Forvaltningsrevision af projekttilskud: Den evige krig

Mie Kristine Bolt

Student thesis: Master thesis


English summary: This Master’s thesis addresses the ongoing debate about performance audit on state funded projects. In February 2013, the Danish Supreme Audit Institution published a study, which concluded that auditors did not specify, and therefore maybe have not performed, an adequate performance audit on funds reports. This master’s thesis examines why the auditors do not perform or specify proper performance audit, and how ongoing discussion between auditors and legislators can move forward. The thesis consists of written sources from auditors, theoreticians and the Danish Supreme Audit Institution. To validate the information obtained through the literature and to include new perspectives and present stands, three interviews were conducted. The interviewees represent the funders, the private auditors and one person who has been working at the Danish Supreme Audit Institution, the City of Copenhagen and as a private auditor. Unfortunately it was not possible to conduct an interview with the Danish Supreme Audit Institution, which has affected the analysis, and therefore there has been more focus on the written sources to discover the stance of the Institution. Through use of Expectation Gab, Framing, Groupthink, the COSO Framework and discourse analysis theories, the lack of performance audit and the ongoing discussion has been examined. The main conclusion of this Master’s thesis is that auditors’ own expectations exceed the expectations of the funders and the Danish Supreme Audit Institution. Because the auditors overstate their assignments, they regard it as unreasonable, and therefor do not perform it. Auditors should pay more attention to the grant letters and other rules for the funded projects, so that they only perform what they are asked to perform. Correspondingly the funders should ensure that all projects have measurable goals, so that the auditor can perform the required performance audit. If there are no measurable goals, it is not reasonable to expect that the auditor will perform a performance audit. If the auditors and funders address these issues, the ongoing discussion can move on to a new phase. For auditors to move focus from themselves, they should start by being more specific as to the purpose of the performance audit, what the performance audit comprises, and when they do not perform it, they should state why they do not do it. In that way the Performance Gap can be reduced, and the Danish Supreme Audit Institution can shift focus, and make the funders take action on the missing measurable goals, instead of criticizing the auditor for deficient reporting.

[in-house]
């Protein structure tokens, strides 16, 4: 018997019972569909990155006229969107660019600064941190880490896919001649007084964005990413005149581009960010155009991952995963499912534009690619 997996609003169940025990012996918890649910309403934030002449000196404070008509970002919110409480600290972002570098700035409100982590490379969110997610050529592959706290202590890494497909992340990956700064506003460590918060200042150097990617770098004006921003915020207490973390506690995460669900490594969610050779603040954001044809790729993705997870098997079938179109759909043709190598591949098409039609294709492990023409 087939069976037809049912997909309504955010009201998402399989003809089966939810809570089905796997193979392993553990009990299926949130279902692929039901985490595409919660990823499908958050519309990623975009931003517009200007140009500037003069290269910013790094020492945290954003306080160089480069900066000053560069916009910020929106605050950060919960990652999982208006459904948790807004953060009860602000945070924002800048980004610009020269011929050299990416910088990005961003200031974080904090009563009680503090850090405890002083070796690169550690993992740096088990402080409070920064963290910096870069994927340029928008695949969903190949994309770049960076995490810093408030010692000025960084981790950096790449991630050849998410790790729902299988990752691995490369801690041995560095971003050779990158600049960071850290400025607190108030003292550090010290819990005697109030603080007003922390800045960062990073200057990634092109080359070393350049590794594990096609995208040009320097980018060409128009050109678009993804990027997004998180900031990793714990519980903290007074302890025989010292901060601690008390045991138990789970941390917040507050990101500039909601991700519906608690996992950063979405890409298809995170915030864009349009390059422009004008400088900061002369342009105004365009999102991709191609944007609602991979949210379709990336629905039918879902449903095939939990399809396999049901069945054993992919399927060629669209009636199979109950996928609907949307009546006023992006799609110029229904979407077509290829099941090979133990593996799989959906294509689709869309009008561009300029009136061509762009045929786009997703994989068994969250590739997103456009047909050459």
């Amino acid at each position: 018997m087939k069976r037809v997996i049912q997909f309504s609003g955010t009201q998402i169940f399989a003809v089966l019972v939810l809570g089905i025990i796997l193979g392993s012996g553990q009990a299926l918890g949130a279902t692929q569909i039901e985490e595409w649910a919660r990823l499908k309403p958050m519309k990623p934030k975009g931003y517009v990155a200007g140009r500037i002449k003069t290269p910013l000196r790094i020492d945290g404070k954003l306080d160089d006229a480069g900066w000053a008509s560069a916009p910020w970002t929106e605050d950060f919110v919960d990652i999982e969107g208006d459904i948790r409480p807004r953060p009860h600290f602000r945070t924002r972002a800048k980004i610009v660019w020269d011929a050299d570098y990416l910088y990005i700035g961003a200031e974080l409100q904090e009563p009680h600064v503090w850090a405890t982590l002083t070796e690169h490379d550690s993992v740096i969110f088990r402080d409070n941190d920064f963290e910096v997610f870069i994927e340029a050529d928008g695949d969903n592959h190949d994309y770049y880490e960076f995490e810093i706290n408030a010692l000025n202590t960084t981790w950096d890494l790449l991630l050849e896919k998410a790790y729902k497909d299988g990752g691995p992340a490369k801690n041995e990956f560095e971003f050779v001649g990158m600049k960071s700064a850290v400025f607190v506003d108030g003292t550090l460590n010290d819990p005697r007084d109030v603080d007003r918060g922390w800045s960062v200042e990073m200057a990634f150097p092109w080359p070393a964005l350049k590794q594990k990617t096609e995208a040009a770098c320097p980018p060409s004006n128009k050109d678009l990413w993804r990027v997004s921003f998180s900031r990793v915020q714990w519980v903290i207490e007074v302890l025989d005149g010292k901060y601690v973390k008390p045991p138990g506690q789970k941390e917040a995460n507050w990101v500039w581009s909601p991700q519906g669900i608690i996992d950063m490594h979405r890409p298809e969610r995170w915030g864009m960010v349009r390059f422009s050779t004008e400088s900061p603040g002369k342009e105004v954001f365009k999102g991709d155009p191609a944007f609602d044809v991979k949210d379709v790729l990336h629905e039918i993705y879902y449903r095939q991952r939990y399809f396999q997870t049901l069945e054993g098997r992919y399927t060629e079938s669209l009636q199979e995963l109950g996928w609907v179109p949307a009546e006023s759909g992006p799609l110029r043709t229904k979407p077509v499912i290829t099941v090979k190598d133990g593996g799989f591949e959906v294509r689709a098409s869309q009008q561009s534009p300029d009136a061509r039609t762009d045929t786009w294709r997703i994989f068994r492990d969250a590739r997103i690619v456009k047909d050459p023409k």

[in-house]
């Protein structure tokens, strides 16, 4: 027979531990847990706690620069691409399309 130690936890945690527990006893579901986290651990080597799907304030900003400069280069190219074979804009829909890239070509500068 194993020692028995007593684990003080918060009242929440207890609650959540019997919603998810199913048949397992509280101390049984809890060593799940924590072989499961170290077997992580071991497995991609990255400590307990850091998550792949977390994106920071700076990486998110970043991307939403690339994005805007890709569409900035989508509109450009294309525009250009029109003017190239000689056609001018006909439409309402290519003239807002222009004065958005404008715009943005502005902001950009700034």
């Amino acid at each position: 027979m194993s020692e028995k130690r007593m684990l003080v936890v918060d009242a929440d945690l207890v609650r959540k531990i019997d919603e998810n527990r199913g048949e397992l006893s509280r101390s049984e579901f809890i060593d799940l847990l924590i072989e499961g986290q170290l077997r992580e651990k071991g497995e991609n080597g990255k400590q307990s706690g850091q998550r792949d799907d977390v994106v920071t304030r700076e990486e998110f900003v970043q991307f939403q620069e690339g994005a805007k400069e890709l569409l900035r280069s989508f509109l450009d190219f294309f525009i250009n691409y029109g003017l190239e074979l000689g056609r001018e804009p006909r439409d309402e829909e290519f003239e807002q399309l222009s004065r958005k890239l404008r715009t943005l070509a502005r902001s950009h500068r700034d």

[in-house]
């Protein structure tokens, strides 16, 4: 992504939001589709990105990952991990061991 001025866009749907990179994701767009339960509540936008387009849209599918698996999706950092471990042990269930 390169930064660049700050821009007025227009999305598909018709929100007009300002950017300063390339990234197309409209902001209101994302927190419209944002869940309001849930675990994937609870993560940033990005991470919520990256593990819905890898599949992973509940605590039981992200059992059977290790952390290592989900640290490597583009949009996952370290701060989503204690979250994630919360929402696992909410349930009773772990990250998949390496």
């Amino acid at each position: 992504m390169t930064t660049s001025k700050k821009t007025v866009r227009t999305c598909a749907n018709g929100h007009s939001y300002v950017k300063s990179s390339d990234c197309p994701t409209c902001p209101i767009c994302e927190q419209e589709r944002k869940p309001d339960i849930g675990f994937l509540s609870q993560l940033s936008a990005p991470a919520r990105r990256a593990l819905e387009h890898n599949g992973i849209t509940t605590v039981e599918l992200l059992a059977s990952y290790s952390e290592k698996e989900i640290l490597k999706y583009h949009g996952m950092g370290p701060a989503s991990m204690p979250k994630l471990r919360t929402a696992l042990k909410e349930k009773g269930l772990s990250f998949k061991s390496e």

EducationsMSc in Auditing, (Graduate Programme) Final Thesis
Publication date2014
Number of pages130